In the eye of the beholder
Considering maturity at different ages
Rely on expert advice when determining the maturity and consent required for minors, say ethicists.
The National Commission on Bioethics in 1977 published a recommendation on consent of minors that has been well-accepted in the medical community, notes Rosalind Ekman Ladd, professor in the department of philosophy at Wheaton College in Norton, MA.
"For children under the age of 7, you should try to get assent," she says. "That means trying to explain the treatment to them and get them to agree. And, the commission makes a distinction between treatment that is therapeutic and nontherapeutic. If the treatment is just for research that is not going to benefit the child, then even the small child has a veto over participation. If it is something beneficial to them, they don’t have a veto, but you should try to get assent."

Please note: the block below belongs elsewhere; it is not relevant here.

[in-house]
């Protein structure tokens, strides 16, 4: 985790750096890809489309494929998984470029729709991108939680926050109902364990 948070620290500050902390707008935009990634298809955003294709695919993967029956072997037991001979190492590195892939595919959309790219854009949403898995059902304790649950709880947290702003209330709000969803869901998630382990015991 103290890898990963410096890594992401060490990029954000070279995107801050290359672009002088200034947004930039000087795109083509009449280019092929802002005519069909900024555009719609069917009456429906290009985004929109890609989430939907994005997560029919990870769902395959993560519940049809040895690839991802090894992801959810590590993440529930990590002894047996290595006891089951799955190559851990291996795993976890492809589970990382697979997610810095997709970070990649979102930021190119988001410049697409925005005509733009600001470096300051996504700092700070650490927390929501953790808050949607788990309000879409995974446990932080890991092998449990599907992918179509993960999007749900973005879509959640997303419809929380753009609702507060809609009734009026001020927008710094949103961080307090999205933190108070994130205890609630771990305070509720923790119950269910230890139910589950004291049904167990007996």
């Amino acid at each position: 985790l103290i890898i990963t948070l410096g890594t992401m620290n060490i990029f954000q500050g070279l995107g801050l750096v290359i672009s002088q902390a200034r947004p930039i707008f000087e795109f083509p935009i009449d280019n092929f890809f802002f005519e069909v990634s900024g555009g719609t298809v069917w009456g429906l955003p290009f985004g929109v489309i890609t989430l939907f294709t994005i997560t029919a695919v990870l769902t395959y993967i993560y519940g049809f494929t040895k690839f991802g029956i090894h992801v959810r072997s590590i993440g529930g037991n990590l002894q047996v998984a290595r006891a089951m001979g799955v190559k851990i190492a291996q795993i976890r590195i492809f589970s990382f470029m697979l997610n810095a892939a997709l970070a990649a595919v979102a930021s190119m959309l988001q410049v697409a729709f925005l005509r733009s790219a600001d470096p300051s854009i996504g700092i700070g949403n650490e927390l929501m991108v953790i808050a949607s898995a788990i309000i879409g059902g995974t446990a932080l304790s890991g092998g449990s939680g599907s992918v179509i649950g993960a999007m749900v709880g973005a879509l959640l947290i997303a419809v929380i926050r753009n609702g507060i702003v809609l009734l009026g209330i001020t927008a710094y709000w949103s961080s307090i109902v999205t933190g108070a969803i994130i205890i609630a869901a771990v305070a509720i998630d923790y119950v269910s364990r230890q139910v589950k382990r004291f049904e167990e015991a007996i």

Some ethicists agree that chronological age is unreliable as a determining factor for allowing refusal of consent to treatment.
"The moral guidance should be to always get the input of the child," says the Rev. John Paris, SJ, Walsh Professor of Bioethics at Boston College in Boston. "If the child is older than 14 and able to well-articulate her ideas and beliefs, you should be exquisitely sensitive to those beliefs even though they are not necessarily going to be dispositive. You have to weigh it and judge it and assset it in the context of this family and this situation. Their values in conjunction with the medical assessment has to be a strong component."